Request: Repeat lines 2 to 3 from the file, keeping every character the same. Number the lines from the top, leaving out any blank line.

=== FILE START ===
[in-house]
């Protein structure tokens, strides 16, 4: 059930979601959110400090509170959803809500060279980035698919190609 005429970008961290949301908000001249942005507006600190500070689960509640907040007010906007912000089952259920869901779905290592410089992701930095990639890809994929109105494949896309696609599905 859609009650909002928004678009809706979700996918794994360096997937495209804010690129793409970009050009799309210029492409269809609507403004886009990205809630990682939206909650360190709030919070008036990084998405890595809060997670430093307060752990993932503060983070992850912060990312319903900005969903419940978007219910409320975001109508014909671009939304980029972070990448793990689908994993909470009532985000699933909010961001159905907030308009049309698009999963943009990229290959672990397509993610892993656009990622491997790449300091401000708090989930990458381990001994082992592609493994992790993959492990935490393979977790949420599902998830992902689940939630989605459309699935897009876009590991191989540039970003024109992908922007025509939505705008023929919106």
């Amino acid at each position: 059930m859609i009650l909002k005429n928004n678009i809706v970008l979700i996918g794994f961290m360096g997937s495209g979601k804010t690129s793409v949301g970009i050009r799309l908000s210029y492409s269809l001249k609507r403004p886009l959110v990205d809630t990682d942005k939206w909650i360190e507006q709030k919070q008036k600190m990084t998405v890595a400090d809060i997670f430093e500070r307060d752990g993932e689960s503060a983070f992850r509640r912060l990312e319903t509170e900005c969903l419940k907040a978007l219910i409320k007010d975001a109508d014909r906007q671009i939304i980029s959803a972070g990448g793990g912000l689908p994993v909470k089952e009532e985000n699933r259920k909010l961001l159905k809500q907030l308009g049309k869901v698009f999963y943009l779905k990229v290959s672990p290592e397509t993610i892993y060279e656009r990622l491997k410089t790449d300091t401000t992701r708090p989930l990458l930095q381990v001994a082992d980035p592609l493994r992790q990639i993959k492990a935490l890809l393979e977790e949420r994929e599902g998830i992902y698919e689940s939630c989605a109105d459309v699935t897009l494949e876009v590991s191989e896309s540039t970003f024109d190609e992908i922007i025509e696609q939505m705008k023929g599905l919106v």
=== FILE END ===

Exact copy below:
């Protein structure tokens, strides 16, 4: 059930979601959110400090509170959803809500060279980035698919190609 005429970008961290949301908000001249942005507006600190500070689960509640907040007010906007912000089952259920869901779905290592410089992701930095990639890809994929109105494949896309696609599905 859609009650909002928004678009809706979700996918794994360096997937495209804010690129793409970009050009799309210029492409269809609507403004886009990205809630990682939206909650360190709030919070008036990084998405890595809060997670430093307060752990993932503060983070992850912060990312319903900005969903419940978007219910409320975001109508014909671009939304980029972070990448793990689908994993909470009532985000699933909010961001159905907030308009049309698009999963943009990229290959672990397509993610892993656009990622491997790449300091401000708090989930990458381990001994082992592609493994992790993959492990935490393979977790949420599902998830992902689940939630989605459309699935897009876009590991191989540039970003024109992908922007025509939505705008023929919106």
């Amino acid at each position: 059930m859609i009650l909002k005429n928004n678009i809706v970008l979700i996918g794994f961290m360096g997937s495209g979601k804010t690129s793409v949301g970009i050009r799309l908000s210029y492409s269809l001249k609507r403004p886009l959110v990205d809630t990682d942005k939206w909650i360190e507006q709030k919070q008036k600190m990084t998405v890595a400090d809060i997670f430093e500070r307060d752990g993932e689960s503060a983070f992850r509640r912060l990312e319903t509170e900005c969903l419940k907040a978007l219910i409320k007010d975001a109508d014909r906007q671009i939304i980029s959803a972070g990448g793990g912000l689908p994993v909470k089952e009532e985000n699933r259920k909010l961001l159905k809500q907030l308009g049309k869901v698009f999963y943009l779905k990229v290959s672990p290592e397509t993610i892993y060279e656009r990622l491997k410089t790449d300091t401000t992701r708090p989930l990458l930095q381990v001994a082992d980035p592609l493994r992790q990639i993959k492990a935490l890809l393979e977790e949420r994929e599902g998830i992902y698919e689940s939630c989605a109105d459309v699935t897009l494949e876009v590991s191989e896309s540039t970003f024109d190609e992908i922007i025509e696609q939505m705008k023929g599905l919106v």